For the past several years of occupation in Iraq, the largely lawless corps of private security contractors has emerged as the big, stinking elephant in the room that few in the mainstream media have been willing to come out and openly challenge.
This has been so for a couple of pretty good reasons, including the secrecy under which the contractors operate and the “above the law” way in which they do their jobs — which has been only intermittently documented over the years. In other words, beefy, secretive dudes with big guns who don’t operate under any codified set of rules aren’t the best group of guys to go chasing after.
This isn’t to say that the role of private security contractors has been totally ignored. The big papers and television news orgs have looked at their role in Iraq several times over the past couple years. In addition, PBS’ Frontline ran an excellent documentary, “Private Warriors,” about the contractors.
In this morning’s Washington Post, Griff Witte and Renae Merle reported on a new wrinkle in the contractor debate — FBI documents released on Tuesday that “include several new allegations of questionable treatment of Muslim prisoners at Guantanamo Bay” which “put private contractors at the center of interrogation operations, raising questions once again about where they fit in the military’s chain of command.”
In the penultimate paragraph of the piece, the two write that, since the contractors fall under shaky legal provenance, “It’s unclear how the law would apply to the contractors this time. Contractors have traditionally not been subject to the Uniform Code of Military Justice, the body of laws that governs the behavior of soldiers. Other laws apply to contractors, but many remain untested.”
What was left out of this paragraph could fill a library. For a more fleshed-out look at the legal standing of private military contractors, one would be better served to take a look at a post from P.W. Singer of the Brookings Institution, at the DefenseTech.org blog, posted yesterday. Singer knows a thing or two about contractors, having written a book on the subject, Corporate Warriors: The Rise of the Privatized Military Industry.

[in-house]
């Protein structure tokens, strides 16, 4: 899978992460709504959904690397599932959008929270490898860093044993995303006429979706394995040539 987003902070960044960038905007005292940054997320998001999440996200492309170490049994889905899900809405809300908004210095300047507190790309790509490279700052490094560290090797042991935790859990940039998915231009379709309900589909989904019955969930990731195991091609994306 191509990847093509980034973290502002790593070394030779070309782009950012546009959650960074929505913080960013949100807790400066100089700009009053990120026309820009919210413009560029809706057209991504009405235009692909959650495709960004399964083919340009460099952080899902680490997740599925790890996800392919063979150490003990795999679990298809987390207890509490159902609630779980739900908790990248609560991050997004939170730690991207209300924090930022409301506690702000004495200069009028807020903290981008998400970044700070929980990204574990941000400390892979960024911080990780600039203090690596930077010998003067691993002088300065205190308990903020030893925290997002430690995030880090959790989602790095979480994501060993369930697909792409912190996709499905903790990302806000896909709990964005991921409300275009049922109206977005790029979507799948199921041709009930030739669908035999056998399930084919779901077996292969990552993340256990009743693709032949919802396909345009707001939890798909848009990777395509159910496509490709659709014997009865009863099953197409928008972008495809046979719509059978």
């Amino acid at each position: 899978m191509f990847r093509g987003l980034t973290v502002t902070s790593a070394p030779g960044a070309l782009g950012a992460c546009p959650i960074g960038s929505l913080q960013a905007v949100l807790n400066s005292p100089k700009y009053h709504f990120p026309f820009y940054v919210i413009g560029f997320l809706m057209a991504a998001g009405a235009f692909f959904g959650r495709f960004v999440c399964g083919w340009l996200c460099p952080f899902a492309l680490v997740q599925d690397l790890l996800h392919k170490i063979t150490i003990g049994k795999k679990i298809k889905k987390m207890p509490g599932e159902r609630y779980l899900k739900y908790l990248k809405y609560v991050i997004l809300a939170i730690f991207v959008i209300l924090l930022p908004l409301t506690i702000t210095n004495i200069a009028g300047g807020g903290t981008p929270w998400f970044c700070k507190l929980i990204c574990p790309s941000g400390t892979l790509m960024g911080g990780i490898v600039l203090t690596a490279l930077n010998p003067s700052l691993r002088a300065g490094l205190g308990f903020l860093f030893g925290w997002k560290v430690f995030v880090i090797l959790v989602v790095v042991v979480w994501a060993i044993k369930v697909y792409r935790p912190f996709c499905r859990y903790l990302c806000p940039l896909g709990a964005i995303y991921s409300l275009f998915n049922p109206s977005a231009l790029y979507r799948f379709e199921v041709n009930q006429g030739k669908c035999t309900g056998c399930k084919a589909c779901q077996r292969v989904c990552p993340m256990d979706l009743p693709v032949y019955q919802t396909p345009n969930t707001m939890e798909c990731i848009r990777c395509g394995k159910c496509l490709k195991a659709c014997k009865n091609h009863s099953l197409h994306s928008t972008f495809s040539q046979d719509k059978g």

In his post, we find a little more information than the Post provided (odd, considering that Singer was quoted in the piece). Specifically, he notes that the Pentagon’s fiscal year 2007 budget legislation contains an as-yet-unreported section dealing with contract military workers, holding that “Paragraph (10) of section 802(a) of title 10, United States Code (article 2(a) of the Uniform Code of Military Justice), is amended by striking `war’ and inserting `declared war or a contingency operation’.”
What does this mean? According to Singer, it means that
“contractors’ ‘get out of jail free’ card may have been torn to shreds. Previously, contractors would only fall under the Uniform Code of Military Justice, better known as the court martial system, if Congress declared war….As long as Congress had not formally declared war, civilians — even those working for the US armed forces, carrying out military missions in a conflict zone — fell outside their jurisdiction.
So, these “other laws” that the Post hinted at are actually pretty darn significant, and contractors who were once partially protected by the lack of an official, Congressionally sanctioned declaration of war, are no longer (although that is far from a guarantee that charges will ever be brought against a contractor.) Still, a little more explanation on the part of the Post would have gone a long way in fleshing out the realities of the issue, and the stunning change brought about by this slight change in language. And as noted above, it makes even less sense that the Post would gloss over this fact given that the reporters interviewed Singer for the piece.
And, yes, there’s a media angle. (Isn’t there always?) Singer notes that “The lack of any legal precedent, combined with the new law, could mean that an overly aggressive interpretation might now also include journalists who have embedded.”